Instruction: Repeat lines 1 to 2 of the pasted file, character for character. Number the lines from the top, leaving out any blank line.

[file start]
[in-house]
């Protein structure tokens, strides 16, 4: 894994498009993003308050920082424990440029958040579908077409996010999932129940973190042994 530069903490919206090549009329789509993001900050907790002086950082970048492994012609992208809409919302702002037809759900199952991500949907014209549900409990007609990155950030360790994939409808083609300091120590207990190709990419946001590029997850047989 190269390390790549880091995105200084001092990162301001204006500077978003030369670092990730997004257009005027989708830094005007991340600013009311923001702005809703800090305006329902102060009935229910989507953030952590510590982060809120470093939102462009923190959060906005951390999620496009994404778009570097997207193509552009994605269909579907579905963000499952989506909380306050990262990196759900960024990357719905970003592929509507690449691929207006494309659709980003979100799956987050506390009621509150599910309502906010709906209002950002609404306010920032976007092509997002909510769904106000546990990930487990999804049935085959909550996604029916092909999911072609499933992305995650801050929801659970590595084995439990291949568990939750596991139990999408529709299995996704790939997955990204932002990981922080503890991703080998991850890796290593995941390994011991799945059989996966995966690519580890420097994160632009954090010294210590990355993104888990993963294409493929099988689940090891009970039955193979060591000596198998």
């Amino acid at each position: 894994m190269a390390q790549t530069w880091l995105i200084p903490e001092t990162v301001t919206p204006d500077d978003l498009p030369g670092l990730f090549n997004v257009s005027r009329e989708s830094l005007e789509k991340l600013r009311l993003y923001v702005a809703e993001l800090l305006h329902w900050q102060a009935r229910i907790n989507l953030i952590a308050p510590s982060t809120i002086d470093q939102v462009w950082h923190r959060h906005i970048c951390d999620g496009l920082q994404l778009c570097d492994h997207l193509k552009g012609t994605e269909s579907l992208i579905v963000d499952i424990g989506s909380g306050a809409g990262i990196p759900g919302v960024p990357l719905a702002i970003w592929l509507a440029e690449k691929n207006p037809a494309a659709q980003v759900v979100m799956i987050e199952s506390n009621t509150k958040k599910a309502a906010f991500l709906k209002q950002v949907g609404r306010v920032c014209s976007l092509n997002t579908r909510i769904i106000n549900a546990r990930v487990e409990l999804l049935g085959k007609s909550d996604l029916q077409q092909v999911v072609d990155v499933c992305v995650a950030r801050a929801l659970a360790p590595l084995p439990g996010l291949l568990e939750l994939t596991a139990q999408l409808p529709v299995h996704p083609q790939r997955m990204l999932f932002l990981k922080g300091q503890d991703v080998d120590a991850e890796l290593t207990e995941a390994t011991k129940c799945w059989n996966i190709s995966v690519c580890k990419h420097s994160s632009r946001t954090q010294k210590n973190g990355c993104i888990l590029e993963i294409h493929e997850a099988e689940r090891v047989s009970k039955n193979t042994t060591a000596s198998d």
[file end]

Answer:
[in-house]
């Protein structure tokens, strides 16, 4: 894994498009993003308050920082424990440029958040579908077409996010999932129940973190042994 530069903490919206090549009329789509993001900050907790002086950082970048492994012609992208809409919302702002037809759900199952991500949907014209549900409990007609990155950030360790994939409808083609300091120590207990190709990419946001590029997850047989 190269390390790549880091995105200084001092990162301001204006500077978003030369670092990730997004257009005027989708830094005007991340600013009311923001702005809703800090305006329902102060009935229910989507953030952590510590982060809120470093939102462009923190959060906005951390999620496009994404778009570097997207193509552009994605269909579907579905963000499952989506909380306050990262990196759900960024990357719905970003592929509507690449691929207006494309659709980003979100799956987050506390009621509150599910309502906010709906209002950002609404306010920032976007092509997002909510769904106000546990990930487990999804049935085959909550996604029916092909999911072609499933992305995650801050929801659970590595084995439990291949568990939750596991139990999408529709299995996704790939997955990204932002990981922080503890991703080998991850890796290593995941390994011991799945059989996966995966690519580890420097994160632009954090010294210590990355993104888990993963294409493929099988689940090891009970039955193979060591000596198998």